Skip to Main Content
Your organization might have access to this article on the publisher's site. To check, click on this link:http://dx.doi.org/+10.1063/1.1148352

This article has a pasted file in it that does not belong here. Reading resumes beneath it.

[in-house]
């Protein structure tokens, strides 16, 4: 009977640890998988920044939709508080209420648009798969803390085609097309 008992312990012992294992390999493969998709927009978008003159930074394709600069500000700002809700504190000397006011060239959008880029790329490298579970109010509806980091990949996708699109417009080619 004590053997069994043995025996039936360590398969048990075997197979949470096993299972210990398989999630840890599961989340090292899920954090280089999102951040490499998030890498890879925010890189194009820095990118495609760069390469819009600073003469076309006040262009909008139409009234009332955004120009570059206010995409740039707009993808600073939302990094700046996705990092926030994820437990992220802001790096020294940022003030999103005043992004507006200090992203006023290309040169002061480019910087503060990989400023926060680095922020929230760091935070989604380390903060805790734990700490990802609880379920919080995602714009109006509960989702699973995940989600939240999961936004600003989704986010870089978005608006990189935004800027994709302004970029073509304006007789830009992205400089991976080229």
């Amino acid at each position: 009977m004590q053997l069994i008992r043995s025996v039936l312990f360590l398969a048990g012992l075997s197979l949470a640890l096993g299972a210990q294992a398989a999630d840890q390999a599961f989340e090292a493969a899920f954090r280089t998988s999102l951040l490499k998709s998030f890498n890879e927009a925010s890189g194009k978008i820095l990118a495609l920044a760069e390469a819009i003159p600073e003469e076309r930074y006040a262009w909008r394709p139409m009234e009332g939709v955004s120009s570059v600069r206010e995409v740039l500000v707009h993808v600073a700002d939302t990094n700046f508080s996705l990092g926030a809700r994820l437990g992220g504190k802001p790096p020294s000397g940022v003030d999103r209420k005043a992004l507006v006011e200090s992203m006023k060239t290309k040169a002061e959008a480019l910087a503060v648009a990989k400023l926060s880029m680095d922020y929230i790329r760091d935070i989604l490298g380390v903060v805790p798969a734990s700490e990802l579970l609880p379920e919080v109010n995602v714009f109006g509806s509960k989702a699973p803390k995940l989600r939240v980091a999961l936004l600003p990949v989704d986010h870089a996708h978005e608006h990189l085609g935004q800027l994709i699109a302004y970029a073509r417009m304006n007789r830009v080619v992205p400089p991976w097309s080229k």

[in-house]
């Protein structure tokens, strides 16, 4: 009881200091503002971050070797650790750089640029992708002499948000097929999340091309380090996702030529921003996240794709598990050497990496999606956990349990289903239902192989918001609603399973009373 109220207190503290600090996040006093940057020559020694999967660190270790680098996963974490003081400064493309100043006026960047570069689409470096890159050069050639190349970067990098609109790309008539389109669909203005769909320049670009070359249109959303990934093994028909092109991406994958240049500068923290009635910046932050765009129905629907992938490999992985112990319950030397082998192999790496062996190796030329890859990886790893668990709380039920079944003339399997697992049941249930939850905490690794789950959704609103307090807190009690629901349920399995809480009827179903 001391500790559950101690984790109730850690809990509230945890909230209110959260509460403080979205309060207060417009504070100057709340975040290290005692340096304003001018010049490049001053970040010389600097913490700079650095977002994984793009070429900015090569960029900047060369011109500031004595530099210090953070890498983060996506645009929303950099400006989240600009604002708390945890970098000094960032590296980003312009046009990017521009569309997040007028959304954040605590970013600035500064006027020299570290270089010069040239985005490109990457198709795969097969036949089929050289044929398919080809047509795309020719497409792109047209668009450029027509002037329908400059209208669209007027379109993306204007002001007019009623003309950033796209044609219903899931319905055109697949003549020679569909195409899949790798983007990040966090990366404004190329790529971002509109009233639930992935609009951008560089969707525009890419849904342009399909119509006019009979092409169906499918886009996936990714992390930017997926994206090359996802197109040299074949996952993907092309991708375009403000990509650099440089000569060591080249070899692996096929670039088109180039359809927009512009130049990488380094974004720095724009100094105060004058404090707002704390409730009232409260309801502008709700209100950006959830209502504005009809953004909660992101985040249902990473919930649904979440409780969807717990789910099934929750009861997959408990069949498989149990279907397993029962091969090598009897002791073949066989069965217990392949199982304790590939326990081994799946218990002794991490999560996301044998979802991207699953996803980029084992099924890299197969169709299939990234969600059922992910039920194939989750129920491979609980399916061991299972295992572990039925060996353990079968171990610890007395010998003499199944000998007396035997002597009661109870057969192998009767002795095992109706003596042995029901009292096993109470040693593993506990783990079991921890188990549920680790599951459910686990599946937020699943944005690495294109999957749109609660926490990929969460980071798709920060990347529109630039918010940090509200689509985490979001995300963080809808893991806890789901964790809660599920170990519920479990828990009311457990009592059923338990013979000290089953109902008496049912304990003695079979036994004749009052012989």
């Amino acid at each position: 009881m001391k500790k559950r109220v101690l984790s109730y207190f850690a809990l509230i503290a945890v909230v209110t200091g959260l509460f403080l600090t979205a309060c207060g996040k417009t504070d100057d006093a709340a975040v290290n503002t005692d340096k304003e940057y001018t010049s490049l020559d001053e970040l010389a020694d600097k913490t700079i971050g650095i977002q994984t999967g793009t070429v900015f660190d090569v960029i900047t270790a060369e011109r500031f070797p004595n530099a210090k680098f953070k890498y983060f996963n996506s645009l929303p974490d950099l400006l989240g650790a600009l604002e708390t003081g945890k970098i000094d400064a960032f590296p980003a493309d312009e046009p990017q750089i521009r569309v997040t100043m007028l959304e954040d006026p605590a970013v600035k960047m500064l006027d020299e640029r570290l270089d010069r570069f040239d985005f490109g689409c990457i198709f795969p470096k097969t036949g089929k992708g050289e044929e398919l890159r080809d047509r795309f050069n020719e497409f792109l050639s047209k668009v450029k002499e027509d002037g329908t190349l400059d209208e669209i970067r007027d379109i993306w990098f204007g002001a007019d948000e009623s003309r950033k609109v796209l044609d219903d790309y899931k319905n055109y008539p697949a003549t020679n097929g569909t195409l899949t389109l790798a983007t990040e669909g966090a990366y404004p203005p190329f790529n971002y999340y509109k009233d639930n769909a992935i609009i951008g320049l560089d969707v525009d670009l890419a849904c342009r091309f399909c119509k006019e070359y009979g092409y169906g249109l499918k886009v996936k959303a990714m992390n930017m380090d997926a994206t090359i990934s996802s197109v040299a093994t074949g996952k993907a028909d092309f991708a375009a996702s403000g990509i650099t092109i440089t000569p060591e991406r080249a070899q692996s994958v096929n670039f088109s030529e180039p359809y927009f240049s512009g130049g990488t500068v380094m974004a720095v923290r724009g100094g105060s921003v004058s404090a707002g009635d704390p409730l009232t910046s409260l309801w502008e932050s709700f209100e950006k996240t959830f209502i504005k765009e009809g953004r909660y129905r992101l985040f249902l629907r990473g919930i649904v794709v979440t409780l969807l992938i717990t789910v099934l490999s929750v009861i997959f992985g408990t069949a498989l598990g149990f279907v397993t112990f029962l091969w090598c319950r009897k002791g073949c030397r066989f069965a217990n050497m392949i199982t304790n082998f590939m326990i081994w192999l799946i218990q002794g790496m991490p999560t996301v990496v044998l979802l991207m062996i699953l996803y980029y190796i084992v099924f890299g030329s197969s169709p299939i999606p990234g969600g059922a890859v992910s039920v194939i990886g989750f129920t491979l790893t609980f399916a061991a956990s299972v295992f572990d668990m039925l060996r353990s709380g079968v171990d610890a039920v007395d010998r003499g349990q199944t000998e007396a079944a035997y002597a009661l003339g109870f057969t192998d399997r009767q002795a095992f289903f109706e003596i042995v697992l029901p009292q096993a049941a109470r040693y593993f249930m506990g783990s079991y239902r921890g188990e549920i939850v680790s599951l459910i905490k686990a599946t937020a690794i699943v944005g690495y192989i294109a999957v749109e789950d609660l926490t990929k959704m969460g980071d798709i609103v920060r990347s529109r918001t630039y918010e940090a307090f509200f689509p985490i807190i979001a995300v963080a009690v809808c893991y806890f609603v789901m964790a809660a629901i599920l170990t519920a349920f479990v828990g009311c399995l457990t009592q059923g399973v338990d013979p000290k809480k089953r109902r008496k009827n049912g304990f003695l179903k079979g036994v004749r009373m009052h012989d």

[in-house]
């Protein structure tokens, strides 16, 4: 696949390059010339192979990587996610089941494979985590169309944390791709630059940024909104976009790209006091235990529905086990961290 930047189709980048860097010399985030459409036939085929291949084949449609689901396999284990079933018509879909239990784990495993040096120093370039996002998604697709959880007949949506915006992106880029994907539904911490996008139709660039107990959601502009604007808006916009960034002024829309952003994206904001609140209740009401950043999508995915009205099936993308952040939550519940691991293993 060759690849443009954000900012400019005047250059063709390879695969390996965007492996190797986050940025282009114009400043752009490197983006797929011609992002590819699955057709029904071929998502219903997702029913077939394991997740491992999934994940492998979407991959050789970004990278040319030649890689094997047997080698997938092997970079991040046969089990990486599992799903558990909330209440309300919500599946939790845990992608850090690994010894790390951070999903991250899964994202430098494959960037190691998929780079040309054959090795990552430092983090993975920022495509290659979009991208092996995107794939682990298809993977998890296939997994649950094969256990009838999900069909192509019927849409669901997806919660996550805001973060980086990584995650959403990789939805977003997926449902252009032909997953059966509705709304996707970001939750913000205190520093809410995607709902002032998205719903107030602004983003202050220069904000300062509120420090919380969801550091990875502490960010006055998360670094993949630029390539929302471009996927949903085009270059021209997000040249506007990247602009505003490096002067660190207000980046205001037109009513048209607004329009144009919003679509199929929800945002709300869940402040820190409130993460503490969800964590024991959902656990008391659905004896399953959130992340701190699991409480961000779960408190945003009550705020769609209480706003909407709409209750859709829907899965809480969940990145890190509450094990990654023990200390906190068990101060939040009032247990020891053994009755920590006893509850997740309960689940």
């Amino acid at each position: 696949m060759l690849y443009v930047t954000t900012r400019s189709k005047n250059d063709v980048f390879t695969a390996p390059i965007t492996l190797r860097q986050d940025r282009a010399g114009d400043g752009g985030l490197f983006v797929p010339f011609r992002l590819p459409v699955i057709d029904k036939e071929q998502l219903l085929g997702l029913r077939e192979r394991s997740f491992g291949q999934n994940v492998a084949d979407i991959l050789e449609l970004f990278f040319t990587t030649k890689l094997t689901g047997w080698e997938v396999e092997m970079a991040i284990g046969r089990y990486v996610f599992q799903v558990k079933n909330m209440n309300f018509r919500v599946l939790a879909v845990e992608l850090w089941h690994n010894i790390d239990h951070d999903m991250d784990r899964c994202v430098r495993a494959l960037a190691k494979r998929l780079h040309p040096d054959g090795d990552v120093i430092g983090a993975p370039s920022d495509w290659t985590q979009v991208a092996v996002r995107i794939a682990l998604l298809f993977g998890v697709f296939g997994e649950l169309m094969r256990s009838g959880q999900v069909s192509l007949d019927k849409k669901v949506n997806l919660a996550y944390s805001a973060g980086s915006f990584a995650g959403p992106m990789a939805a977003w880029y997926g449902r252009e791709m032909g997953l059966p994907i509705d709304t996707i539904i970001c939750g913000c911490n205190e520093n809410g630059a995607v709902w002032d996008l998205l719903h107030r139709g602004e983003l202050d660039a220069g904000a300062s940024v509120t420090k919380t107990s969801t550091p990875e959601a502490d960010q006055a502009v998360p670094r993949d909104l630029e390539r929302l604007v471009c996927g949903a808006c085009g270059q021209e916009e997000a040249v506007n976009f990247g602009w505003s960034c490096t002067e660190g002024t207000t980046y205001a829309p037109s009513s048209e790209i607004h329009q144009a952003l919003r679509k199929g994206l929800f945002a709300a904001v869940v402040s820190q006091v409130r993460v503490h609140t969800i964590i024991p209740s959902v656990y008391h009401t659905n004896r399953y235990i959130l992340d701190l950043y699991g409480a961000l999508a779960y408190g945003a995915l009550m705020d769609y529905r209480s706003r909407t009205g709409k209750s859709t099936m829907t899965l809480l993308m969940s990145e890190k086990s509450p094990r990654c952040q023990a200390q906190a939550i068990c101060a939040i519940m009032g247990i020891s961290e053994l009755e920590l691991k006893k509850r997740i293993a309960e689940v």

Fluorescent dye dissolved in a liquid flow was used to outline liquid-gas free boundaries and, with digital imaging, to observe quantitatively surface wave propagation and pattern formation, as well as contact-line velocity and contact angle in thin film flows on horizontal and inclined substrates. Using the relatively inexpensive system described here, a fluid depth measurement with a precision of ±0.02 mm is obtained routinely in flows of several millimeters depth over an area of approximately one square meter, and essentially unlimited continuous time spans. Dynamic contact angles are measured, for the first time, on liquid fronts with significant three-dimensional curvature such as rivulets draining down an inclined plate at any speed or global location. Procedures to normalize results quantitatively for any nonuniformities of the incident illumination are given. Estimates of the contribution to the experimental error by other effects, such as variations in dye concentration and temperature, and image digital register capacity, are also discussed. Illustrative results for two fluids and several dyes are given. Refinements to decrease the local error further to ±0.005 mm or less are described. © 1997 American Institute of Physics.